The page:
For a quantitative interpretation of NPA measurements, forward modelling is needed. Here, several codes exist such as FIDASIM (Heidbrink et al. 2011) or DOUBLE (Kislyakov et al. 2001). These codes need the background density of neutrals from the walls and a given fast-ion distribution function as inputs. The codes determine the probability for charge-exchange between a given donor neutral and the fast or thermal particle and then follow the neutralized particles through the plasma. The re-ionization process along the straight path through the plasma is also accounted for. Accounting for the aperture of the diagnostic and the size of the detector, NPA fluxes can be calculated in absolute units and the corresponding energies and pitch values can be analyzed.

In contrast to passive NPA measurements, active NPA measurements with a modulated NBI allow well localized measurements by subtracting the passive fluxes measured when the beam is off. This allows highly sensitive and well localized measurements at one given pitch value. Thus, one obtains information about fast ions at a specific pitch, R and z location with good resolution in energy. Different parts of the fast-ion phase space can only be addressed by installing several detectors as done at NSTX (Liu et al. 2016). Such multi-detector NPA systems are, however, not routinely employed because of the detector size and the limited access to most fusion devices. New developments, such as an in-vessel scintillator-based NPA, might provide a better coverage of the phase space in future experiments.

3.3 FIDA

Fig. 12

Sketch of the FIDA emission process.

The figure is taken from reference Heidbrink et al. (2004)

In contrast to the small velocity-space regions observed by NPA detectors, FIDA spectroscopy covers large parts of fast-ion-velocity space, or even complete if a few judiciously arranged detectors are available. However, it exhibits relatively poor resolution in velocity space and can, thus, be seen as a complementary diagnostic to NPAs. FIDA spectroscopy is based on the analysis of the Doppler-shifted Balmer-alpha emission (n = 3 to n = 2 at 656.1 nm), emitted by the neutralized particles after charge exchange (see Fig. 12). As can be seen in the cross sections plotted in Fig. 9, the charge-exchange cross section from n = 1 into the n = 3 state is up to 20 times smaller than the corresponding cross section into the n = 1 state. Thus, about 5% of the fast neutrals are in the n = 3 state after charge-exchange reactions. This percentage is much larger than the typical equilibrium fraction of n = 3 neutrals. Hence, an overpopulation of the n = 3 state is present after the charge-exchange process, which provides strong, localized Balmer-alpha emission within the first few cms after neutralization.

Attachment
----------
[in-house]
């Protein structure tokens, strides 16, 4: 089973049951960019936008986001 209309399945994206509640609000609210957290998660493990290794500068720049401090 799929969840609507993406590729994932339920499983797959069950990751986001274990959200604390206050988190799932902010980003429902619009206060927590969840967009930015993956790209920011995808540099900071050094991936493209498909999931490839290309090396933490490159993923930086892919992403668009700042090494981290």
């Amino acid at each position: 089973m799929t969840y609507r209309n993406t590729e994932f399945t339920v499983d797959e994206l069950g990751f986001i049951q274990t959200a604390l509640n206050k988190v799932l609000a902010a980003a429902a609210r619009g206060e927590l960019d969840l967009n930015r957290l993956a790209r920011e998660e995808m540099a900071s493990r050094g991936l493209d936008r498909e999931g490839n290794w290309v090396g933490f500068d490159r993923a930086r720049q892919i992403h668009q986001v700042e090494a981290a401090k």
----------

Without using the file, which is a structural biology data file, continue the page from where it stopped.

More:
Fig. 13

Population of the quantum states of a deuterium neutral with 80 keV that undergoes charge exchange after 5 cm with an 80 keV ion with a relative collision energy of 30 keV. From that position on the population of states of the neutralized ion is displayed

Figure 13 illustrates that the population of the ground state (n = 1) of a deuterium neutral is typically three orders of magnitude larger than the population of the n = 3 state, assuming typical plasma parameters, as given in Fig. 13. At 5 cm, we considered a charge-exchange process with a 80 keV ion and a relative collision energy of 30 keV. From that position on, we continue to plot the state distribution of the neutralized 80 keV ion. Clearly, the n = 3 state is overpopulated after charge exchange and then decays through the spontaneous emission of photons. As indicated, 69% of the FIDA emission is emitted within the first four centimeters after charge exchange, providing good spatial localization.

3.4 Instrumentation